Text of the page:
If you have gone through Chileka or Kamuzu international airports, you have probably met some shameless airport staff that ask you for money or gifts as if they deserve a tip from every passenger.
At the security checkpoint, they will ask you how many kwachas you are travelling with. If you have some, they will—politely, with a smile on their face—ask how much you could share with them—for their lunch or just a drink.
Before you start thinking the begging is done lightheartedly, let me tell you that none of this is a joke. These are just greedy men and women who are after free money.
But this doesn’t end with the staff positioned at the security check-point. It seems the staff in bright green high-vision coats also have creative ways of begging from passengers.
On the check-in queue the other day was a white lady whose bag had been carried by a Chileka International Airport’s staff member. It wasn’t a heavy bag and the lady made it clear that she could have managed to carry it through, but the gentleman insisted on helping her.
The airport’s network was slow that day, which meant passengers had to stand on the queue for long, but this did not dissuade the gentleman who kept on dragging his conversation with the lady, making me wonder who was doing his work as he chatted.
As the lady approached the counter, he told her how her bag looked original and further explained that such bags could not be found in Malawian shops. The lady smiled politely, but I could sense that the man’s sentimentalities about the bag had not ended with the compliment.
After a moment or so, he told the lady that he somehow knew that she was definitely going to buy a new bag from wherever she was travelling to, and that if that were the case, she would have to bring the old one back with her and give it to him.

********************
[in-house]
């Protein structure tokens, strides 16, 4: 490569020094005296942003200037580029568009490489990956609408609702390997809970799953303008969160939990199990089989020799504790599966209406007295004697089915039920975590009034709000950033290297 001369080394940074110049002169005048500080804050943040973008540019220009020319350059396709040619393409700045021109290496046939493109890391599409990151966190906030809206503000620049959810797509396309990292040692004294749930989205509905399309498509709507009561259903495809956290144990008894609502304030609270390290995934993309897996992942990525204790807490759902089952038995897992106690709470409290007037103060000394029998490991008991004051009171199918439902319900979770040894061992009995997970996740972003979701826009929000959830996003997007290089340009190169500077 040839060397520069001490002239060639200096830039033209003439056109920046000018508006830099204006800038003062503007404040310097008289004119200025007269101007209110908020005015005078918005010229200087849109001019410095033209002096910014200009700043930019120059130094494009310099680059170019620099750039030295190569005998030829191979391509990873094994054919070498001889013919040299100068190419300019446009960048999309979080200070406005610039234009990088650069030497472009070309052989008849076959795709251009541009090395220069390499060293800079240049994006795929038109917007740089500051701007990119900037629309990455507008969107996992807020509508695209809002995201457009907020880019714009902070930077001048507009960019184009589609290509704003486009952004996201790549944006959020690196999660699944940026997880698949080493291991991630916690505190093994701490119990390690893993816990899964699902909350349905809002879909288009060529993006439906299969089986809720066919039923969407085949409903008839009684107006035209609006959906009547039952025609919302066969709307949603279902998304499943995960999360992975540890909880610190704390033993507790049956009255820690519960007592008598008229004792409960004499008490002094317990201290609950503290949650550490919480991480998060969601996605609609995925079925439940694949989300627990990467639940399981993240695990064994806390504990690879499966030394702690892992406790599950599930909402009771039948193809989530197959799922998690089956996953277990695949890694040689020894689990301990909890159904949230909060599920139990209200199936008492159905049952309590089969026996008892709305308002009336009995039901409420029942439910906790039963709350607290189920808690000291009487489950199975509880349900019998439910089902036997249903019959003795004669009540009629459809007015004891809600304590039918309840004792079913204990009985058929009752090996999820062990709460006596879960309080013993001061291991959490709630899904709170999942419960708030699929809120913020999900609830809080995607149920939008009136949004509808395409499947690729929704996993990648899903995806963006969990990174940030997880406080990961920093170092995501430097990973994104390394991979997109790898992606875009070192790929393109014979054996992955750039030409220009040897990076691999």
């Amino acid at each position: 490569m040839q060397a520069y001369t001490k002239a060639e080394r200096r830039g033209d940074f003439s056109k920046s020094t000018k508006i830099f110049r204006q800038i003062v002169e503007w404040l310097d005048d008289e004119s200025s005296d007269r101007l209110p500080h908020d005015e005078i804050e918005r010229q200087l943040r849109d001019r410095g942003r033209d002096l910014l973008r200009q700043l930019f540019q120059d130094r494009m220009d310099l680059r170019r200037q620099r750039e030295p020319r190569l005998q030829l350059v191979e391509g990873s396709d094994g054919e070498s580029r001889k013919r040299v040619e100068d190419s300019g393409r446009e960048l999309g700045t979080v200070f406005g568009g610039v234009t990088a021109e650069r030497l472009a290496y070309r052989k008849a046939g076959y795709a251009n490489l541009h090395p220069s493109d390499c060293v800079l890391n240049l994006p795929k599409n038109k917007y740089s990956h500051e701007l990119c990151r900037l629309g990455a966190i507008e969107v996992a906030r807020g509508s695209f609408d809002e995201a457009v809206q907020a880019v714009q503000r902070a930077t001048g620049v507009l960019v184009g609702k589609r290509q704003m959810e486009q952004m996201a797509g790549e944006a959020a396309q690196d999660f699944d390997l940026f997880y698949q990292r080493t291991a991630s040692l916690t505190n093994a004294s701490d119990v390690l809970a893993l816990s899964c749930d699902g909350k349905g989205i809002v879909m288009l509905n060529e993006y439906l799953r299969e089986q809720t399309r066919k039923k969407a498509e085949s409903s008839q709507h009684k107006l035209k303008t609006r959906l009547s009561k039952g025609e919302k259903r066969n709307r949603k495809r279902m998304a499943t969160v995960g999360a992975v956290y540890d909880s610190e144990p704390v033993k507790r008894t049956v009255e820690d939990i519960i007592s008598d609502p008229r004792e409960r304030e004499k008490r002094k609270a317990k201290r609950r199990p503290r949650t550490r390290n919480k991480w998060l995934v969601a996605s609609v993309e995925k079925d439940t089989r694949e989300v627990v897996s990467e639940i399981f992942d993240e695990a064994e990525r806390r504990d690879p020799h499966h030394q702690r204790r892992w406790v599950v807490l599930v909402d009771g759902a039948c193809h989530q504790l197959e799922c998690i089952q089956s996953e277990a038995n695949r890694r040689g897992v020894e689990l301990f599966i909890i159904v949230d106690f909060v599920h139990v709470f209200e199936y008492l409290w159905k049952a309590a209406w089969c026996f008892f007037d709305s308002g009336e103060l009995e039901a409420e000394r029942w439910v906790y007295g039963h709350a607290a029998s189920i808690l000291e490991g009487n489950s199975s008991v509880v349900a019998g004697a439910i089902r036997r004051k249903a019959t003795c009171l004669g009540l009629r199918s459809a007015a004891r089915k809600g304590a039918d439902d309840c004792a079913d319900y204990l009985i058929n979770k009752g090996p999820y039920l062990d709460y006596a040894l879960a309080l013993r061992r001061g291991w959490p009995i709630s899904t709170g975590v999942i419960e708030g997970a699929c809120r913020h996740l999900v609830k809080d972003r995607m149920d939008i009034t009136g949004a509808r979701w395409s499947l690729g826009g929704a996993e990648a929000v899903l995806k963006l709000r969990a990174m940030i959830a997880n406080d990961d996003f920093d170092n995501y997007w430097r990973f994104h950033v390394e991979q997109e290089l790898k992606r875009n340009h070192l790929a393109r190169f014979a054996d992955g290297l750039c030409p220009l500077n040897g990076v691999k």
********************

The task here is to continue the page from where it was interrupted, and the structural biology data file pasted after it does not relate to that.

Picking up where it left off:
I was ashamed. I don’t know how the conversation ended, but again, this man was not joking. He really wanted the bag.
That we are living in hard economic times is obvious; hence the need for people to find ways to survive, but whether this includes people with full time employment begging from others, I don’t know.
This is an awkward tendency that seriously needs to be checked; otherwise we run the risk of being known for begging, and even put off some tourists that undergo such type of experiences.
When a street kid approaches you to ask for alms, you understand and are sometimes compelled to give a little something to a disadvantaged child who without a choice finds themself in an underprivileged position.
The same goes for the elderly and the disabled. Although some of these people have a chance to lead an economically meaningful life, some still struggle and justifiably need assistance.
But not employed people. This embarrassing behavior should stop.